I remember her always being classy, always put together. Perfect make-up, perfect curls, perfect outfit. All of that on the outside though, was just a reflection of the beauty on the inside. Her true beauty shone out through her eyes. Bright blue and sparkly with the skin wrinkling around them, evidence of her creaking, contagious giggle. The outfits, the make-up, the hair, all these were just accessories to the real Mama Addie. She was an in-the-background kind of lady. A get-things-done-without-complaining person. A you-need-something?-here-you-go woman. She had big ideas and beliefs, but she would only share those within the small circle. She was like the coffee she used to drink, strong, fragrant and bold.
She loved to fill bellies and give gifts. Her love came in fresh baked bread and strawberry freezer jam. Her love was spread through homemade fateman and krumkake. I learned to count through Skip-Bo games at her table. Later her handwritten numbers on shipyard ledgers taught me the ins and outs of budgeting and bookkeeping. We spent hours playing Hand and Foot and other card games her friends had taught her. Her table was always open to us. Whether it was filled with food, cards or conversation, she never turned us away.
I remember she used to rock me to sleep on her voluptuous “pillows” in that creaky old glider. I drifted off to sleep in the comfort of her lap and to the sound of the waves crashing outside onto the beach. Later on, when I was older, I still occasionally stayed over at her house. I was a little too old and too big to be rocked to sleep so she tucked me in after a story and crept back downstairs to clean up and retire to her bedroom. One of those nights, I woke up scared in the black of night, so I tip-toed downstairs into her bedroom to tell her. Part of me still knew that, although her lap had shrunk and I didn’t fit on it anymore, I still needed the comfort she always provided. I had grown, but I still needed her. I slowly opened her bedroom door, but the excruciatingly loud snores coming from her side of the bed frightened me even more so I scampered out quickly and ran back into bed without waking her.
She would hate that I called her out on the snoring. She wouldn’t have said anything verbally, instead, she would have spoke with her eyes. Her brow furrowed, her chin set. That stubborn scowl spoke volumes. It would let me know that I was in trouble now. Then a few seconds would go by, the shiny eyes would return, the corners of her lips would curl back up and all would be forgiven.
Even though she was quiet lady, she was bold. One time she went shopping and bought a really fancy dress. Next, she proceeded to tell my cousin that she bought it to wear to his wedding. Granted, he hadn’t even proposed yet, but she was antsy for things to move along. She wasn’t always direct, but you got her message anyway.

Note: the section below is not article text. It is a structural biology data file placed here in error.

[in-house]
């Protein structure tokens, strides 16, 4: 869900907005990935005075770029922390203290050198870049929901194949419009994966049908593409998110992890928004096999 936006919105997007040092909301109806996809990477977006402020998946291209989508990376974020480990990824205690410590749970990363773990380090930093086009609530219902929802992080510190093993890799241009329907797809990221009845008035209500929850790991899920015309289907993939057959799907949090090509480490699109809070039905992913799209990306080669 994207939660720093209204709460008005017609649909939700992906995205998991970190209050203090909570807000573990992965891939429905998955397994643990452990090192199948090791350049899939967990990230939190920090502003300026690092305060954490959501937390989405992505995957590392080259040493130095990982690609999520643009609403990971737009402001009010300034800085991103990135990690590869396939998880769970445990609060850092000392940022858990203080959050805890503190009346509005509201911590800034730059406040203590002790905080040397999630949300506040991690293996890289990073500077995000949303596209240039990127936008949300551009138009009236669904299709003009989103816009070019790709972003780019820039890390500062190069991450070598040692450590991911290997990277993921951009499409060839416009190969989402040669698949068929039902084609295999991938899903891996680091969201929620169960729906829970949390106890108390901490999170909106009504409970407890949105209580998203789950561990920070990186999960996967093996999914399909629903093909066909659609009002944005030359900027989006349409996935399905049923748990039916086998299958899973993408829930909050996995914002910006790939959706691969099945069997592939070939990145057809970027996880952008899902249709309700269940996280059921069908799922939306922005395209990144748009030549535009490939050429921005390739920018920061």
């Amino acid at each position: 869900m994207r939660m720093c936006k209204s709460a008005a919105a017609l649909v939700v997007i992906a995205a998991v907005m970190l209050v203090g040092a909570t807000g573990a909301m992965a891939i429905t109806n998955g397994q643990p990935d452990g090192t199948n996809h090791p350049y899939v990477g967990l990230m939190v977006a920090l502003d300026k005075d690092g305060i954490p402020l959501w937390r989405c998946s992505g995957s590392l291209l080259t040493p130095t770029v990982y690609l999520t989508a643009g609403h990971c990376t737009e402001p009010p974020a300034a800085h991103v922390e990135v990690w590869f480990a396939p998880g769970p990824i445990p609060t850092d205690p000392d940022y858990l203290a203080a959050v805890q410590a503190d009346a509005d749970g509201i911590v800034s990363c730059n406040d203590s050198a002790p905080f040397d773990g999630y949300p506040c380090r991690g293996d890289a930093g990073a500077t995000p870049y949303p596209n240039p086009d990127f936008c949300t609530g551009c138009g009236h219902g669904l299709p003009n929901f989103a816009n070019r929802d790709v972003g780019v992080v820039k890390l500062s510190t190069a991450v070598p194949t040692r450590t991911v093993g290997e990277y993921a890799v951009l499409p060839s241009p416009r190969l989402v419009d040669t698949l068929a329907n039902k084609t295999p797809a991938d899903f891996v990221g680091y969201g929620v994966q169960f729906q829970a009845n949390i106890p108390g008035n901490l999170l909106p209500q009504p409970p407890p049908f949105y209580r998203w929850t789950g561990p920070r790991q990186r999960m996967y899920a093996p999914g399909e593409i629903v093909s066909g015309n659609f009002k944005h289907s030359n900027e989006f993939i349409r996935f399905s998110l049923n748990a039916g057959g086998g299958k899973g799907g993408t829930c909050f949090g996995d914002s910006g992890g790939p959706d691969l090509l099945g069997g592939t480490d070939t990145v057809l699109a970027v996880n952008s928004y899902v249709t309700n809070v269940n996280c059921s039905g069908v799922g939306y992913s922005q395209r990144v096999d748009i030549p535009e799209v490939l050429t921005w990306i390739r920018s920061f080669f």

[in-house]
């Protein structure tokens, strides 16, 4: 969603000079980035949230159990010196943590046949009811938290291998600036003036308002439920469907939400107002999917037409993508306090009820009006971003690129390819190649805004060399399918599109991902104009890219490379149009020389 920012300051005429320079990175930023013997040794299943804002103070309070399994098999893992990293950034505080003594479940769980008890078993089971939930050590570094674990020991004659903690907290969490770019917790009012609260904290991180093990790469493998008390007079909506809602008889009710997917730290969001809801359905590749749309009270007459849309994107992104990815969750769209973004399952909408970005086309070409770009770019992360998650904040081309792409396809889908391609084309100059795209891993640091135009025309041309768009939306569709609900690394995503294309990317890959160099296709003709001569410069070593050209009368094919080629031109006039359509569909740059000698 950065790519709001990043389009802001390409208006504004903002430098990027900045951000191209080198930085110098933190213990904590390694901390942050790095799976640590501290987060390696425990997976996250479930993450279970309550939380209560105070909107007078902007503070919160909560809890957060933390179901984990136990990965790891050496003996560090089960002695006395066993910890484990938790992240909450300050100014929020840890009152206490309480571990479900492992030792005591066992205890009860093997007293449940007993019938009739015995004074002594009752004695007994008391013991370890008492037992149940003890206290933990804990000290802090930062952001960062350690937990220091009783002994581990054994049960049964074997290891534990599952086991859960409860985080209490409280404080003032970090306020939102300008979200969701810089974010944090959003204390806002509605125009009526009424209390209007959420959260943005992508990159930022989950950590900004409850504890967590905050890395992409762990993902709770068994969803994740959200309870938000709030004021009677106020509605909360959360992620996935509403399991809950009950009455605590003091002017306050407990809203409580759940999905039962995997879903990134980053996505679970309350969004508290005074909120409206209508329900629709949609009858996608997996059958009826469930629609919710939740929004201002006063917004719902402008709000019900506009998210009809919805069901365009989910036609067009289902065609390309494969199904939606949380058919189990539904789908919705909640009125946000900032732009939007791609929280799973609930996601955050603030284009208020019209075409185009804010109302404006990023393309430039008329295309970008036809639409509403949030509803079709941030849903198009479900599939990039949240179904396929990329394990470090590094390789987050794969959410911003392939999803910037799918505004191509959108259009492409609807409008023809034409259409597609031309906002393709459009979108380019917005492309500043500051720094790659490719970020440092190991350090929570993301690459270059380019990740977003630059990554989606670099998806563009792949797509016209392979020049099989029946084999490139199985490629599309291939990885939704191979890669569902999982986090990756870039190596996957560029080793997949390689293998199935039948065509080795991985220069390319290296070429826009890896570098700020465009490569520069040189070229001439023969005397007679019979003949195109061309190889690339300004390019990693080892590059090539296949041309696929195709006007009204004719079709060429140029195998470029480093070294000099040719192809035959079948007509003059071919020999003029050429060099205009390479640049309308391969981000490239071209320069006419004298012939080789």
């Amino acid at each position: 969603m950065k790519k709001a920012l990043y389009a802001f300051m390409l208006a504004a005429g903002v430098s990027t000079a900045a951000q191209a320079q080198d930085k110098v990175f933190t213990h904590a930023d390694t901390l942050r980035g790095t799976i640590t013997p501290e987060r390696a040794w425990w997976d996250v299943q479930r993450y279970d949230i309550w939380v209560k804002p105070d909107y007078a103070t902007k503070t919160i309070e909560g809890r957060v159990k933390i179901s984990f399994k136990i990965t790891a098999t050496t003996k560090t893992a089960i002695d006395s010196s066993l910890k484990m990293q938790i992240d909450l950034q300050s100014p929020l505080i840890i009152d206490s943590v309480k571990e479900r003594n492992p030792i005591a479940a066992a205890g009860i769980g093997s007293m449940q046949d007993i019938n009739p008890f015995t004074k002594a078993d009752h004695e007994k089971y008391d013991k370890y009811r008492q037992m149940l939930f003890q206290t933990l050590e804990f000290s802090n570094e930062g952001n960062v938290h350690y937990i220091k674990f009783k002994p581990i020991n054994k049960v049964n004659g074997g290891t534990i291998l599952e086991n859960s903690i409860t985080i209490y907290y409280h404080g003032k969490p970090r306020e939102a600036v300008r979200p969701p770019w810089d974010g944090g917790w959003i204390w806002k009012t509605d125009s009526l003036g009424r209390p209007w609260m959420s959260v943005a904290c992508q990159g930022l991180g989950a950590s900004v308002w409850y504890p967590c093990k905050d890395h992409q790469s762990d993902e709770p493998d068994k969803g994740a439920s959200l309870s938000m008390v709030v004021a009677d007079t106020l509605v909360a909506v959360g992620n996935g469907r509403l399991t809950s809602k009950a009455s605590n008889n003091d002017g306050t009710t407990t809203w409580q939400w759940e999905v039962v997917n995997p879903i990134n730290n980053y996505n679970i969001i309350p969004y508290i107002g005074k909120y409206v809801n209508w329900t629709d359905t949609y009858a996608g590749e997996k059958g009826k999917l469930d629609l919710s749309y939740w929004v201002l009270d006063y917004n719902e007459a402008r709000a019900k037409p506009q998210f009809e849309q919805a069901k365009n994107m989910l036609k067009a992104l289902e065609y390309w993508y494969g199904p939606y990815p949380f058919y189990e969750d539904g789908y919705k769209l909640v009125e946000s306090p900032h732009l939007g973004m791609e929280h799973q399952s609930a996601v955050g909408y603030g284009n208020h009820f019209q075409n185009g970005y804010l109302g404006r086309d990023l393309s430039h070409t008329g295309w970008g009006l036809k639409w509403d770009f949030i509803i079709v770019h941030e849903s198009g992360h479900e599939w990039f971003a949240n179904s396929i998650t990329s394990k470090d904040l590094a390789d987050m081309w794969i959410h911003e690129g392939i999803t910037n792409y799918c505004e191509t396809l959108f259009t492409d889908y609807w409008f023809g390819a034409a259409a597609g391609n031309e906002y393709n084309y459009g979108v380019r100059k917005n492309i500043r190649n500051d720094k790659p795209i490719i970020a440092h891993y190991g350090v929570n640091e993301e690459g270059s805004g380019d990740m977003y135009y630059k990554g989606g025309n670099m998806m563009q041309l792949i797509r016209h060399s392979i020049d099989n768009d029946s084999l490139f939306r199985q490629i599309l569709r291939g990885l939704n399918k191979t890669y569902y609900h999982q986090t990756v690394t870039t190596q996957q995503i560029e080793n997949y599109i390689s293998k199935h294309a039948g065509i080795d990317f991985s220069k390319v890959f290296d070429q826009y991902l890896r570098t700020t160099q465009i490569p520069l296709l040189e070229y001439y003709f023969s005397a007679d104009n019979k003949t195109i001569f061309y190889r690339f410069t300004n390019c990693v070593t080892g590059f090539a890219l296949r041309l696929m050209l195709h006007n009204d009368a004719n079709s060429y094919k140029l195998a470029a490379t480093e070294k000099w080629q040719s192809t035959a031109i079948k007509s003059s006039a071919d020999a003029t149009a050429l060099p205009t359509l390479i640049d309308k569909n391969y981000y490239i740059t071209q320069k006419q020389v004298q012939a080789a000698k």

It was the same way with her love. It wasn’t always spelled out but you got the message anyway.
In her lifetime she didn’t receive world-renown attention. Her name won’t be written in any history books. She would have hated that spotlight anyway. Instead, she quietly, stubbornly, and sometimes sternly, loved her family and friends. She loved her husband, raised her two boys, welcomed their two wives and spoiled her three granddaughters. She loved Tim from the start and got to have flashbacks of her own early mothering years while watching our two boys toddle and wrestle around. She loved us all fiercely and for that she will always be in the spotlight of our hearts. Her name, forever recorded in our own personal history books. She left her mark on us, that is her legacy.
Her brave love was not for the faint of heart.
She was spunky and quirky and classy in the best way. I like to humor myself in thinking she passed some of that down to me. When I grow up, I want to be like her. Humbly giving, selflessly serving and relishing in the joy that is found in family and friends.
Good thing she taught me to love by her strong example. Good thing she still gives her gifts and teaches me lessons in the form of memories. Good thing she passed down her stubborn heart, or else I would crumble underneath the weight of her loss.
There is no conclusion to her life because we are still here. Her love is still here. Her spunk and stubbornness live on. I just wish she was still sitting at the table with us, dealing out those cards or piling food onto our plates.